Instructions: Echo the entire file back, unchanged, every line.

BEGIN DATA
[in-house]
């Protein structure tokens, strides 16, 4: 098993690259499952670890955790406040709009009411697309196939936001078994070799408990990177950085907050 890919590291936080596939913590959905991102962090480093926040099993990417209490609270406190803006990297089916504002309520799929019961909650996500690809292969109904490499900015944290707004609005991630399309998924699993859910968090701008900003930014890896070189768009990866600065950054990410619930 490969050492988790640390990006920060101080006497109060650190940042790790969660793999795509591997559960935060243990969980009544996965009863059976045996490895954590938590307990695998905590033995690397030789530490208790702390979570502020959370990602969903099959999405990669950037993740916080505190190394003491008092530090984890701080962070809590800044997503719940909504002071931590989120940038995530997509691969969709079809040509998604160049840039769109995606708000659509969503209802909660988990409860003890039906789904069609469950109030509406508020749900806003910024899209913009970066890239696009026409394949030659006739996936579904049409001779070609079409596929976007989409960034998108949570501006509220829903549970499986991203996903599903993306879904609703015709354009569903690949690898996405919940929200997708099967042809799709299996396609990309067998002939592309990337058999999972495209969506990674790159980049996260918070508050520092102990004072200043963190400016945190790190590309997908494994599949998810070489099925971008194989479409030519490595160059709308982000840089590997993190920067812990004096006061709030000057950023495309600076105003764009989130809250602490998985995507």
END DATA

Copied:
[in-house]
């Protein structure tokens, strides 16, 4: 098993690259499952670890955790406040709009009411697309196939936001078994070799408990990177950085907050 890919590291936080596939913590959905991102962090480093926040099993990417209490609270406190803006990297089916504002309520799929019961909650996500690809292969109904490499900015944290707004609005991630399309998924699993859910968090701008900003930014890896070189768009990866600065950054990410619930 490969050492988790640390990006920060101080006497109060650190940042790790969660793999795509591997559960935060243990969980009544996965009863059976045996490895954590938590307990695998905590033995690397030789530490208790702390979570502020959370990602969903099959999405990669950037993740916080505190190394003491008092530090984890701080962070809590800044997503719940909504002071931590989120940038995530997509691969969709079809040509998604160049840039769109995606708000659509969503209802909660988990409860003890039906789904069609469950109030509406508020749900806003910024899209913009970066890239696009026409394949030659006739996936579904049409001779070609079409596929976007989409960034998108949570501006509220829903549970499986991203996903599903993306879904609703015709354009569903690949690898996405919940929200997708099967042809799709299996396609990309067998002939592309990337058999999972495209969506990674790159980049996260918070508050520092102990004072200043963190400016945190790190590309997908494994599949998810070489099925971008194989479409030519490595160059709308982000840089590997993190920067812990004096006061709030000057950023495309600076105003764009989130809250602490998985995507």